As promised here is the traditional end of season players ratings post, which also gives a rating to the performances of Unai Emery and Mikel Arteta as managers. A couple of things to point out.
1 – I’m using a 1-10 rating system – like in the player ratings on Arseblog News. In this, 6 is considered the baseline/average, the starting point at which performance levels go up or down.
2 – The ratings are individual, based on expectations of them and what they’re capable of, rather than comparable with teammates. So don’t say ‘How can you give X this when you gave Y that?’. I haven’t included Nacho Monreal or Henrikh Mkhitaryan due to their departures, nor Dinos Mavropanos or Emile Smith Rowe who played most of their football on loan.
3 – It’s been a very average season, so there isn’t as much variety in the ratings as their might normally be. The FA Cup has had a positive influence on some of them, because ultimately winning things is what it’s about and we have done that.
In the end there’s no right or wrong, these are subjective ratings. Don’t get personally offended by them. I don’t hate your favourite player. Feel free to discuss and debate them in the arses. So let’s get on with it, starting with:
Began the season as the undisputed number 1, and would have ended it that way but for the unfortunate injury sustained after Neal Maupay’s sly shove in the defeat to Brighton. He makes lots of saves, primarily because he is playing behind a porous defence, and does that part of his job very well. Occasional doubts about his command of the area and distribution surface, but consistently one of our best players this season.
Thrust into regular action after the injury to Leno, he was outstanding after the restart, and like his colleague, he needed to be. Arsenal’s defensive issues mean our goalkeepers are always going to be busy, and it’s a testament to his performance level that conversations about who should stay in goal once the German returns are reasonable. The FA Cup final win and his role in it was a lovely way to finish his season, in which it’s fair to say he exceeded expectations.
Just 25 appearances due to his late start following the ACL injury last January, and subsequent minor complaints as a consequence. Never got a real run of games to get himself back to full fitness/sharpness, and it’s hard to worry he’s lost a yard of pace and some physicality. Had some good games, some indifferent games, but did score a vital goal against Chelsea, and looked much more like his old self in the FA Cup semi-final and final.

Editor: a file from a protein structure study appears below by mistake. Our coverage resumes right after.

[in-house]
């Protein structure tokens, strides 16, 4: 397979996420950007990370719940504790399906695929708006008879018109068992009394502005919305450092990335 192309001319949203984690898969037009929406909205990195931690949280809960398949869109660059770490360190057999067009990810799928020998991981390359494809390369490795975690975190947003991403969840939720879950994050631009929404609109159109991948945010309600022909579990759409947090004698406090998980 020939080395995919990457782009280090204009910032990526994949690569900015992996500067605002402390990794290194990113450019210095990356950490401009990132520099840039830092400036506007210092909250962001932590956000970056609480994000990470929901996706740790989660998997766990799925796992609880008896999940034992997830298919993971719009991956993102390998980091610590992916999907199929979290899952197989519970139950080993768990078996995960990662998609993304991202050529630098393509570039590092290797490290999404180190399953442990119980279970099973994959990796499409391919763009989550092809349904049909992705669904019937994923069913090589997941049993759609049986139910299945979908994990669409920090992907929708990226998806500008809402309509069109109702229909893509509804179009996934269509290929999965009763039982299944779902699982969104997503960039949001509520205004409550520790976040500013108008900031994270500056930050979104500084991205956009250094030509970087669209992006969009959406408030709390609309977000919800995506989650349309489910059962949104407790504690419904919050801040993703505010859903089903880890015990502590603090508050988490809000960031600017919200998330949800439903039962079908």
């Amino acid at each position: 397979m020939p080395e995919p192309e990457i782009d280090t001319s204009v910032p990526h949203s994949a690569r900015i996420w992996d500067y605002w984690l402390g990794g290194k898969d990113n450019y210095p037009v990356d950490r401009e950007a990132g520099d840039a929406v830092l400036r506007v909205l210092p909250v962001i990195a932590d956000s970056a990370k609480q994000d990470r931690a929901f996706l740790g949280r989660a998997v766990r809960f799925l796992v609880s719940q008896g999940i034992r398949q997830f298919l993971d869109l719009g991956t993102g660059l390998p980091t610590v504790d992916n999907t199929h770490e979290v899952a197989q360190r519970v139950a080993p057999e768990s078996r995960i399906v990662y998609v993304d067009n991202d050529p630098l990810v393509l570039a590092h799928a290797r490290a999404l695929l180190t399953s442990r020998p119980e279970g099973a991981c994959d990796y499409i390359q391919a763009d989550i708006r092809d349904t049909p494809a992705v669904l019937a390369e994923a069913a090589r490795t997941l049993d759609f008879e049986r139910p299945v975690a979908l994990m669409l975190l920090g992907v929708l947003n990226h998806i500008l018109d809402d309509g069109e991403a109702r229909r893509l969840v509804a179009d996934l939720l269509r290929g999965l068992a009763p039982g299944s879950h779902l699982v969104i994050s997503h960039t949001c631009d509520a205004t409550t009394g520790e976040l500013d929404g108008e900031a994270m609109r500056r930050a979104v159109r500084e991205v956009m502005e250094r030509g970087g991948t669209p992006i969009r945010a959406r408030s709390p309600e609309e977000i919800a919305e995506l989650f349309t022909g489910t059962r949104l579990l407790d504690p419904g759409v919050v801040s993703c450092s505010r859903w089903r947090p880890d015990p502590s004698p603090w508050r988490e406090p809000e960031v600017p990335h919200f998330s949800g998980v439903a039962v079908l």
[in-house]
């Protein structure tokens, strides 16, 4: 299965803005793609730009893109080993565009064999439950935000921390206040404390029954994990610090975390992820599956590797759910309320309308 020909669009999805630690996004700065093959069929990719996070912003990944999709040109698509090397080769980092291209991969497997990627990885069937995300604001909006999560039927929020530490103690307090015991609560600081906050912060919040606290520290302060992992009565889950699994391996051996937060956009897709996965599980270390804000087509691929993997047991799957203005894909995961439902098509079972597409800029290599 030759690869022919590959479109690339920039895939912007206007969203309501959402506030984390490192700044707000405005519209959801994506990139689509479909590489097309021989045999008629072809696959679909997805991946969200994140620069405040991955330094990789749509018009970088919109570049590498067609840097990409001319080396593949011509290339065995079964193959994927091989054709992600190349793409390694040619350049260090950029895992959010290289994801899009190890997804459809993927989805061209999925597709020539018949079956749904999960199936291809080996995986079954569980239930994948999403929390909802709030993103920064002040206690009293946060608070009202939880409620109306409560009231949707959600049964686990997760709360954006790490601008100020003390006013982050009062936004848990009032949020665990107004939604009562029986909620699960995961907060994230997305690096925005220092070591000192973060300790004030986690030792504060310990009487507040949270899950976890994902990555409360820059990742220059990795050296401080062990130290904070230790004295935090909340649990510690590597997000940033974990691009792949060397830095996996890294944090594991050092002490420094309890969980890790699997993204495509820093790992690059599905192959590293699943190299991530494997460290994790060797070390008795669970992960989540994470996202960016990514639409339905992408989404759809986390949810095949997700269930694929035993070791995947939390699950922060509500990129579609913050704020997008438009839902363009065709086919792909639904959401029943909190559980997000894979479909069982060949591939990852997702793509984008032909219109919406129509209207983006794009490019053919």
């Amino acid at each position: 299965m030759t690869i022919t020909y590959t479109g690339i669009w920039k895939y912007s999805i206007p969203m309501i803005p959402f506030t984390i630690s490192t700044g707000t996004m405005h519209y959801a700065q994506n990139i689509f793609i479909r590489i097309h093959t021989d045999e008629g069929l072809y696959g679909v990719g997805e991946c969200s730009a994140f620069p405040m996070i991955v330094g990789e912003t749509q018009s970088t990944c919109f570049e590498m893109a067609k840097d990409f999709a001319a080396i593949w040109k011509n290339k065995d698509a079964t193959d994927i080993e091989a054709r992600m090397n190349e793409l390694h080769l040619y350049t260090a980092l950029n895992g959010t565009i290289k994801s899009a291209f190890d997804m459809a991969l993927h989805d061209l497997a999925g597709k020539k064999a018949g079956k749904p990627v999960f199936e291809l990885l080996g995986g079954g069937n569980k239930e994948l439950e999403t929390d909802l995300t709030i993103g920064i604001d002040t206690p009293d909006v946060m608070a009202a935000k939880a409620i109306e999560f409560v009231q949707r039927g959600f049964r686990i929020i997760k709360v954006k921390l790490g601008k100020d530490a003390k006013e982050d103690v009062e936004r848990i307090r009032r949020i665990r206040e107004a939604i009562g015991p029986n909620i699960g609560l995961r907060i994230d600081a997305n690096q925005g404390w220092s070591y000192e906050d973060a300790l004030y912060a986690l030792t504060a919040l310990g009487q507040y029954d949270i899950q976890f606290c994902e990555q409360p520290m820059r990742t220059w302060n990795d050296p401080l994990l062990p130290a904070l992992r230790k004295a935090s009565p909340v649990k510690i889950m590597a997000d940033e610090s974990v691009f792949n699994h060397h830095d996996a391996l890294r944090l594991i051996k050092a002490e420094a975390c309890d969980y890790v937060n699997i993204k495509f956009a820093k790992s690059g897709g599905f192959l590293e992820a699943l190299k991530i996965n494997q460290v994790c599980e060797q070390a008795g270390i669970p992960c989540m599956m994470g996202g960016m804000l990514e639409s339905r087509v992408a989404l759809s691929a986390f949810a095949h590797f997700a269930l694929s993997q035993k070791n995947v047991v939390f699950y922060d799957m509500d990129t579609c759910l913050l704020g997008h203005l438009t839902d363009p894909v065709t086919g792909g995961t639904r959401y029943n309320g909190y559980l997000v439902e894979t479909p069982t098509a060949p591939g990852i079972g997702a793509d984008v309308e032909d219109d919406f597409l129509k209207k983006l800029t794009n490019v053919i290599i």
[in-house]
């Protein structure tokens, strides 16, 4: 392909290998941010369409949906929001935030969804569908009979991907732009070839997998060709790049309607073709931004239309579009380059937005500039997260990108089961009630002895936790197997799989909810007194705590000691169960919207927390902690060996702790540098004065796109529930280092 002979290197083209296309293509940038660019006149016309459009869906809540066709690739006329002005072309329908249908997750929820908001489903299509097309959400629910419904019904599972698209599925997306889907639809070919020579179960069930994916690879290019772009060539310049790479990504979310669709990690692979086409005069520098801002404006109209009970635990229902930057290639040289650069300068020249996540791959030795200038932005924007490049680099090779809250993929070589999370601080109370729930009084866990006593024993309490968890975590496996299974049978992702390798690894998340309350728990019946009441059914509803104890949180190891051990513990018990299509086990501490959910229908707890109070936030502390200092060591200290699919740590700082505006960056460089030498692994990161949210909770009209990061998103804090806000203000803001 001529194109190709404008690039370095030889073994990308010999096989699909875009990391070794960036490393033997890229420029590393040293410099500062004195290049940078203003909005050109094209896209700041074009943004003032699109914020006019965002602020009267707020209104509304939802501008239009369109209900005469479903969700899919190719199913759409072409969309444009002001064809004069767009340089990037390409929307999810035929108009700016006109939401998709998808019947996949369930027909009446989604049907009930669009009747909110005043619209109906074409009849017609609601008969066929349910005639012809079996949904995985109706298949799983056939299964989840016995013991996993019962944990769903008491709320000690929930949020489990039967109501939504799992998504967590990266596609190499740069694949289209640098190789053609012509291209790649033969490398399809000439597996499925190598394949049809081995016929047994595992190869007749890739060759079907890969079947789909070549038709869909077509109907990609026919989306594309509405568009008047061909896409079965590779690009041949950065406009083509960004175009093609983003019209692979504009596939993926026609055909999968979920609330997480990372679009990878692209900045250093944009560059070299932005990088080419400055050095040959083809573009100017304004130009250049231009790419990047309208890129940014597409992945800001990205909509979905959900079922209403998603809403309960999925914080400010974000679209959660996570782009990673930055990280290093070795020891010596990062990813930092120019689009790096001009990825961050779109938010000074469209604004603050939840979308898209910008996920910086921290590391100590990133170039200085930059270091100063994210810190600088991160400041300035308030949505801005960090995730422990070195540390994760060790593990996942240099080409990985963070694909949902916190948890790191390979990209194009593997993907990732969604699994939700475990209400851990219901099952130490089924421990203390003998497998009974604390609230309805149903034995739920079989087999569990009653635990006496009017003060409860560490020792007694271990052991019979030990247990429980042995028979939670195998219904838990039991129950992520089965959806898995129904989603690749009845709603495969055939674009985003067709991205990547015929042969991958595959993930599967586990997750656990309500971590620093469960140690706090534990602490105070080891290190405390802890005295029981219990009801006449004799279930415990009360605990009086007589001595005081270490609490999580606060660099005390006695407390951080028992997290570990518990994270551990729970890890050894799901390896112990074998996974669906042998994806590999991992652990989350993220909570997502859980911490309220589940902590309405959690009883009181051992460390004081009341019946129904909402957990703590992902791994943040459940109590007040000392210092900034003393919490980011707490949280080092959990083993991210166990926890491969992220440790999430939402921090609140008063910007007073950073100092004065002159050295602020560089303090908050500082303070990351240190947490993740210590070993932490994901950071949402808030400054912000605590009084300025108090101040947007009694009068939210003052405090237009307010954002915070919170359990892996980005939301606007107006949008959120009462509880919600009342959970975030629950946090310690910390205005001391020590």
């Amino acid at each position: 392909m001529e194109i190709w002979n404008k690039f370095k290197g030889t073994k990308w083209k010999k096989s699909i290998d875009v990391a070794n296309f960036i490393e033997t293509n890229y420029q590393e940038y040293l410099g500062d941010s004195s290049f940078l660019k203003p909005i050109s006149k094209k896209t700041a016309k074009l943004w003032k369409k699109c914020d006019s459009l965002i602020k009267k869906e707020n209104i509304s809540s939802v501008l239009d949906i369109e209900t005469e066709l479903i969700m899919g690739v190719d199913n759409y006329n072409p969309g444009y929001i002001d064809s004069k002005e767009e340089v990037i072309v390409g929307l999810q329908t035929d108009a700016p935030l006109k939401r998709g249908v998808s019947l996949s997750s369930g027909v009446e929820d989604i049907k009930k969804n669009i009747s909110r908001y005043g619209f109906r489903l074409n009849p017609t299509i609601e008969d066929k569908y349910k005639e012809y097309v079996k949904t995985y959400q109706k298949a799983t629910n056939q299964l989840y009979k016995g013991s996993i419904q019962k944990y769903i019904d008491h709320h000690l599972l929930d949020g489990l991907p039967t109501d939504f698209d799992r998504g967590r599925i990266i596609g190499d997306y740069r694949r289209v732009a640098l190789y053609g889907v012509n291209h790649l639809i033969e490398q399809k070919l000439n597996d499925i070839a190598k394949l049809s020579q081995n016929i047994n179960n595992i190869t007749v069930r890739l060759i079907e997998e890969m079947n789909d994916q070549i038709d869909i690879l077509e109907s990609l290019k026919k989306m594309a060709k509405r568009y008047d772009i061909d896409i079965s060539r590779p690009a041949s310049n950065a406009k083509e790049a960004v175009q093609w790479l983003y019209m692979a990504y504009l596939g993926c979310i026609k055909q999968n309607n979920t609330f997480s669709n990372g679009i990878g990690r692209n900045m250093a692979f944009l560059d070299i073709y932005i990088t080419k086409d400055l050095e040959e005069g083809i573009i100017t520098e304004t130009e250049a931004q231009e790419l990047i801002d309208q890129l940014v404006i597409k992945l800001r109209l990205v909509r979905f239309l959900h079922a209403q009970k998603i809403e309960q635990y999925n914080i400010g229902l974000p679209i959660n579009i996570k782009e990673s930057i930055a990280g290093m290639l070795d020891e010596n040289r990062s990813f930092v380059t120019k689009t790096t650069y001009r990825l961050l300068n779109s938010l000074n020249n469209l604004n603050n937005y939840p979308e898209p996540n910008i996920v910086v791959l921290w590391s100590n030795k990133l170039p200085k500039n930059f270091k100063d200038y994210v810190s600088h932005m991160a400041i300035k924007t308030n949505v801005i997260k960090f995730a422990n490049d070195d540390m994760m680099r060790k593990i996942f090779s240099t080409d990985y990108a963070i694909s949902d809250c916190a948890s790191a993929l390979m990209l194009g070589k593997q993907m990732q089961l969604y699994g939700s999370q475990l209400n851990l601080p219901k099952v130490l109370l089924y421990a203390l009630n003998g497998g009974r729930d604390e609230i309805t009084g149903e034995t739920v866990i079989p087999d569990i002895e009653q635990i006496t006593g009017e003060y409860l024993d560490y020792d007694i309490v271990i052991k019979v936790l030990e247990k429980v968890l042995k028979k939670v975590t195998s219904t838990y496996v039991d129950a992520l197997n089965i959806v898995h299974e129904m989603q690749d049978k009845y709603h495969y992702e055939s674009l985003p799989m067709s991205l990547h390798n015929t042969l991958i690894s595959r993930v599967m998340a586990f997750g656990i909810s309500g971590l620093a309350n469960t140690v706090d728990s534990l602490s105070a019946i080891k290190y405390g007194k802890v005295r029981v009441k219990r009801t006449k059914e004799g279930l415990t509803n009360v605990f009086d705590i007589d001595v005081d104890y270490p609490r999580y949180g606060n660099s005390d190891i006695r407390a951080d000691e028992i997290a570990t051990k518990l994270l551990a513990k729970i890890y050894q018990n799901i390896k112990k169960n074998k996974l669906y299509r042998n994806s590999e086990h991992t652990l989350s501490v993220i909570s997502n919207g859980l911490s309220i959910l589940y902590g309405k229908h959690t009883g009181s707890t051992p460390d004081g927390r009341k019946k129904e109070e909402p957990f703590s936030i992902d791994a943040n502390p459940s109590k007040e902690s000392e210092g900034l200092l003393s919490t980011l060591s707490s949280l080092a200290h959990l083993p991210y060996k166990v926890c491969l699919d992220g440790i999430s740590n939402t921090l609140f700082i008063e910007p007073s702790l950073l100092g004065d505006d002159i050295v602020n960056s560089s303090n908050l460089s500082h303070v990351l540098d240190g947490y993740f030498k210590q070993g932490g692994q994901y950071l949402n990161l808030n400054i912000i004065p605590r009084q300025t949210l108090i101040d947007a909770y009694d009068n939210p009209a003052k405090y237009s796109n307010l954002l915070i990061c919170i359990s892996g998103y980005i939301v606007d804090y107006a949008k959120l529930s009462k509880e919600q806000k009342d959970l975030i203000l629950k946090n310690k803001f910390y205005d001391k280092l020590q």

I have him in the defence section because that’s where he’s played most often. Fell out of favour with Mikel Arteta, so much so we signed an injured player from Southampton rather than use him. However, he had some impressive late season cameos which suggested there’s some renewed faith and a chance for him to remain a solid squad option after he got another 33 first team appearances under his belt, including the FA Cup final. You don’t get picked for that as a favour, so it suggests he’s someone the manager would want to keep. What the player wants, we’ll have to wait and see.
It’s impossible to give him a rating, he’s barely played since his loan move from Southampton, after which he became a permanent Arsenal player with a nice four year contract.
Has made just 10 appearances since Mikel Arteta took over, and played only 3 minutes – plus a brief cameo in the cup final – since the restart. He was deployed more at right-back than at centre-half, and although he has been far less error prone than David Luiz this season, and generally more solid than Shkodran Mustafi since his arrival from Borussia Dortmund, he’s been the one left by the wayside. It’s clear the manager doesn’t really fancy him. Less than 12 months left on his contract, someone we surely want to shift.
Just eight appearances before Arteta took over, and only one in the Premier League. Since then, he’s been almost ever-present under the new manager, and although there were brief signings of Classic Mustafi – that horrible back-pass at Chelsea, the last 20 minutes in the North London derby – he was probably our most consistent defender. It says a lot about the defensive options we have, but credit where it’s due, he played well. Like Sokratis, his contractual situation demands some action, but his recent injury complicates things.
Played at right back under Emery, where his shortcomings are more easily exposed, and only made one appearance under Arteta in which he ruptured his ACL. This is now his 6th campaign as an Arsenal player, and it’s hard to judge just how much progress he’s made as a player. The impact of a serious injury is another worry, and he’s one over which there is a question mark.
His season was badly impacted by the knock-on effects from his own ACL, suffered in December 2018. This season in general he has looked a long way from the promising player he was back then, and like Chambers there is a big question mark over his ability to make it at this level. Won his second FA Cup though, so ended on a positive note, but whispers abound that he’s a potential sale during this transfer window.